Honoree

Kathryn Schnippel

AWARDS

Truman Scholarship (1996)
Indiana University Bloomington

BIOGRAPHY

Kate is currently working with both the Health Economics & Epidemiology Research Office (HE2RO), a collaboration between the University of the Witwatersrand and Boston University and Right to Care, a South African HIV/TB prevention, testing, care and treatment NGO. Right to Care is the largest recipient of USAID South Africa PEPFAR funding and the only non-American NGO to receive an Umbrella Grants Management grant from USAID. She is part of a team advising the national health department on the roll-out of new technology for rapid diagnosis of tuberculosis at HE2RO. At Right to Care, she is assisting to establish a Global Fund program for which Right to Care was selected as principal recipient, including HIV counseling and testing, male medical circumcision, and intensified TB case finding. Kate previously managed the NGO program and the UGM program, and was responsible for the funding and management of a portfolio of 23 South African NGOs active in HIV/TB prevention, care, treatment, and health systems strengthening.

After graduation from Indiana University, Kate participated in the Truman summer institute, interning at the Department of Defence Office of Humanitarian Assistance. Following that experience, she moved to Ft. Lauderdale, Florida to work for the Department of Health at their STD clinic, doing pre- and post-test counselling of clients and partner tracing for those who were HIV-positive. At the same time, Kate started volunteering for Habitat for Humanity, spending the weekends in the same communities where she worked STD outreach. In late 1998, she went to work for Catholic Charities as an HIV educator, teaching children and youth about HIV prevention.

While at WWS from 1999 to 2001, Kate had two opportunities to work at AVSC (now Engender Health) with curricula development teams, once to integrate HIV counselling into family planning and the second time to improve the informed choice curricula. She also commuted to New York City during the last semester to work at the Population Council on the statistical analysis of a medical trial in Turkey. For the summer between first and second year, she went back to Cairo, Egypt in order to work with Habitat for Humanity on the development of a local committee training curricula.

Upon graduation from WWS, Kate returned to Habitat for Humanity Egypt as the Resource Development and Communications Coordinator. Being the only non-Egyptian in the office meant a steep learning curve in cross-cultural team work and colloquial Arabic. She continued to increase her experience in adult education, attending a training of trainers in Arabic and later facilitating in Arabic the training modules she helped develop for local committees. Kate was promoted to Regional Evaluation and Research Specialist for the Middle East and East Africa in July 2003. In this role and subsequent ones with Habitat, as OVC Shelter Specialist and later Regional Operations Consultant – East Africa, she led evaluations of Habitat's program in Botswana, Ethiopia, Kenya, Lebanon, Tanzania, and Uganda. She also used her STATA skills to analyze statistical data from the evaluation conducted by consultants in Egypt. The most exciting experience was the opportunity to travel to Bam, Iran to assess the feasibility of Habitat responding to the earthquake.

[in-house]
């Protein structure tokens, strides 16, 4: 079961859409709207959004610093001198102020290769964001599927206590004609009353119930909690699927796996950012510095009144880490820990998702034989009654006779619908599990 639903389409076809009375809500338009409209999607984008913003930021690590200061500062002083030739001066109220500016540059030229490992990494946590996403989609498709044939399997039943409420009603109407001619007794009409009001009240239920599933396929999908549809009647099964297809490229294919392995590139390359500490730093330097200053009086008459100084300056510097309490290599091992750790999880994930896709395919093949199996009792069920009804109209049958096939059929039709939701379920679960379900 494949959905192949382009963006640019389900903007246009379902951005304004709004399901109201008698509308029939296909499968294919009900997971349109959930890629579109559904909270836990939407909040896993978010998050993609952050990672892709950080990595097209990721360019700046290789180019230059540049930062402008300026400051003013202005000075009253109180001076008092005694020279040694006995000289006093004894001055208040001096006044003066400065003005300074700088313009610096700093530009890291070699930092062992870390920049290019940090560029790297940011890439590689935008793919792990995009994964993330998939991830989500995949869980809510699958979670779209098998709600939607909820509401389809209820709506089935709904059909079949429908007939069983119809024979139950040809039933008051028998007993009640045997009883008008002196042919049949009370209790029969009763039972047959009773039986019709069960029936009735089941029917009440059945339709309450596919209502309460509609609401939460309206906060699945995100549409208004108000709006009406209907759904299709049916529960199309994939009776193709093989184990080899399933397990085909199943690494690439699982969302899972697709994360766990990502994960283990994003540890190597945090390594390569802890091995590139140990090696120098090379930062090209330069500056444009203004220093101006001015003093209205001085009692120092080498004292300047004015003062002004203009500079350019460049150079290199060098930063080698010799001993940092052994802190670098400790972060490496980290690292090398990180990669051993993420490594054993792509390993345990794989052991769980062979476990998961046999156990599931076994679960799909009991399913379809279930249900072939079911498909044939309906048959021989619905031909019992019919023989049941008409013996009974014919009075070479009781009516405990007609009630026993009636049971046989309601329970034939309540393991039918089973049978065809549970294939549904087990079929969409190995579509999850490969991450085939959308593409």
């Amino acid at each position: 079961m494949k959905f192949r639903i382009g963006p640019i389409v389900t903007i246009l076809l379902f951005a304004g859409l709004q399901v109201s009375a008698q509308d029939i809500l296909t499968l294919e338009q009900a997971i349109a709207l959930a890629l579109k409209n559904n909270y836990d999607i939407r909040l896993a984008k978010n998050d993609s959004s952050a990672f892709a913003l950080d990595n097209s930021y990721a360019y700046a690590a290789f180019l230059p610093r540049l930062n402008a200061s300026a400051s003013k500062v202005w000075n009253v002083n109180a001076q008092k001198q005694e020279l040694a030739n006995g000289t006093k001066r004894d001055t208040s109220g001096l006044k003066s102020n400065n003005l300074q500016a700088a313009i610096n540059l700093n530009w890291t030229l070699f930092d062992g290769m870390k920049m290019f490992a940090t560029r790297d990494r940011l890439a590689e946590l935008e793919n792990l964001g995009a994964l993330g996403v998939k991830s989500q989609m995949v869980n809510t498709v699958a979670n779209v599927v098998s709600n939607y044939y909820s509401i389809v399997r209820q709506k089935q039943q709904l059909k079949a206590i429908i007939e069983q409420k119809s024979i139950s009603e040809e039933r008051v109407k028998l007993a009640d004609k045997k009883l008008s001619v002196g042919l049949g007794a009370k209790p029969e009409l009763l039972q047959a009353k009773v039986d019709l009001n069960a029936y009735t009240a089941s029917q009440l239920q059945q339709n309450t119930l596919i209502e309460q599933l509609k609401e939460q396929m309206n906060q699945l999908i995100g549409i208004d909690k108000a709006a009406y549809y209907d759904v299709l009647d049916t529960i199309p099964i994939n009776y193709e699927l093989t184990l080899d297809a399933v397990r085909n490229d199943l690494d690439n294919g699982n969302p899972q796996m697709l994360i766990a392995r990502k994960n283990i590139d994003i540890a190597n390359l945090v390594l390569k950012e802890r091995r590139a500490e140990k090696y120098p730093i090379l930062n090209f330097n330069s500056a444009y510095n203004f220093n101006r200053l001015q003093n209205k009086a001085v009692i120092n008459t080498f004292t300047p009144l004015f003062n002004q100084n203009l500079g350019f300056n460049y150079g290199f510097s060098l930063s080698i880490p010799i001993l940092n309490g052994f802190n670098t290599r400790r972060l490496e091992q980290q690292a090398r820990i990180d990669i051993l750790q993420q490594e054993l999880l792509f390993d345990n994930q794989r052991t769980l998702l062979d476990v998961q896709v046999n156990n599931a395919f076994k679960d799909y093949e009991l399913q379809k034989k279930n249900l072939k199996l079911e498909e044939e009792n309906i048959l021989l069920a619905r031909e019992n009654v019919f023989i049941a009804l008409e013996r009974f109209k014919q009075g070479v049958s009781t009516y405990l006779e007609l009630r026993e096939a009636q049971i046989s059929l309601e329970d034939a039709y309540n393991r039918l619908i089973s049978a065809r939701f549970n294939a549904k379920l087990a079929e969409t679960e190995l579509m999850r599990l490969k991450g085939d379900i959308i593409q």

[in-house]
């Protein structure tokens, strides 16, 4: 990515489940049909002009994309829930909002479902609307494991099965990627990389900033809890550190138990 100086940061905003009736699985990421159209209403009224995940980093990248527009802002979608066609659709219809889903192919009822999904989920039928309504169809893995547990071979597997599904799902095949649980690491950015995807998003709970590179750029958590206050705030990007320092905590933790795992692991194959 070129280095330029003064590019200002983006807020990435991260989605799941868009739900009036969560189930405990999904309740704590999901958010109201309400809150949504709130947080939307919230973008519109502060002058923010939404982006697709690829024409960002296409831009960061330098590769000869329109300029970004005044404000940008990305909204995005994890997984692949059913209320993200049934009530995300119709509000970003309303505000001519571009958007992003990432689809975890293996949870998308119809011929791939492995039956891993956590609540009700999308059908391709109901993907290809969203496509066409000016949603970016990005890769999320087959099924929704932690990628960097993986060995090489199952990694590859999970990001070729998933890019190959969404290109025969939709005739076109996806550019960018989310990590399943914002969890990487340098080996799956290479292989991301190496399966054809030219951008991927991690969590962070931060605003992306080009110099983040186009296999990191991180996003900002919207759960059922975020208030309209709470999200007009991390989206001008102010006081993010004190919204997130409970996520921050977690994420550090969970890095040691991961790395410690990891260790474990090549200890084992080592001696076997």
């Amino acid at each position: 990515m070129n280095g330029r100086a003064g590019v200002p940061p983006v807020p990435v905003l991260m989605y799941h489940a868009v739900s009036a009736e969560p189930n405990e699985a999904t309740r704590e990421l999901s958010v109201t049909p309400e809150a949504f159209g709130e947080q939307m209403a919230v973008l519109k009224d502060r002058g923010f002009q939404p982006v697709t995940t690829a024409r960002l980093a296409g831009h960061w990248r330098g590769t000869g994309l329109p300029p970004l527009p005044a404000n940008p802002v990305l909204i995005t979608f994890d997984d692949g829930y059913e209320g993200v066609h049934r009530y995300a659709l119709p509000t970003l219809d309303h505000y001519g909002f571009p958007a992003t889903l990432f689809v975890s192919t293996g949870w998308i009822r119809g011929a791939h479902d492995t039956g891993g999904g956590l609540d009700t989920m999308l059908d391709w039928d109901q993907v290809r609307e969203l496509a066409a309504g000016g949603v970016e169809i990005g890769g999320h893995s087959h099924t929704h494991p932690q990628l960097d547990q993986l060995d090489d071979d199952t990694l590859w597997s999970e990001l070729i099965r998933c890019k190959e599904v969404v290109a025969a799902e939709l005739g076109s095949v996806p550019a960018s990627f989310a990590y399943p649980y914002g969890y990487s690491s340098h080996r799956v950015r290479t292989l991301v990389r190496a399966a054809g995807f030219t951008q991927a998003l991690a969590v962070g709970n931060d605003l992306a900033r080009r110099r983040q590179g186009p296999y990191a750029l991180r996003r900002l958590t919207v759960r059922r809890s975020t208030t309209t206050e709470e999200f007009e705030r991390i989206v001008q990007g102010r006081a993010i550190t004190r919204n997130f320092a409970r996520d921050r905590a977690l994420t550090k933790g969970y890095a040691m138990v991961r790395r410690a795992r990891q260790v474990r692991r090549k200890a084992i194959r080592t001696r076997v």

During evaluation training for Habitat Africa/Middle East, Kate had the opportunity to express her ideas on how Habitat should respond to the AIDS pandemic in Africa. As a result, she was invited to take a paper she wrote for a WWS class on the impact of AIDS on micro-finance organizations in Africa and re-work it to specifically identify the impact of AIDS on Habitat in the area. The executive summary, written in true WWS policy memo form, was adopted as Habitat's official response to the pandemic and now guides program design. It also led to the a successful application for USAID funding through the President's Emergency Fund for AIDS Relief to shelter orphans and vulnerable children in Uganda, Mozambique and Zambia. Kate moved to South Africa in August 2004 in order to manage the implementation of this grant and other OVC programs implemented by Habitat, including programs in South Africa and Lesotho. She is now a permanent SA resident with two boys, aged 4 and 2.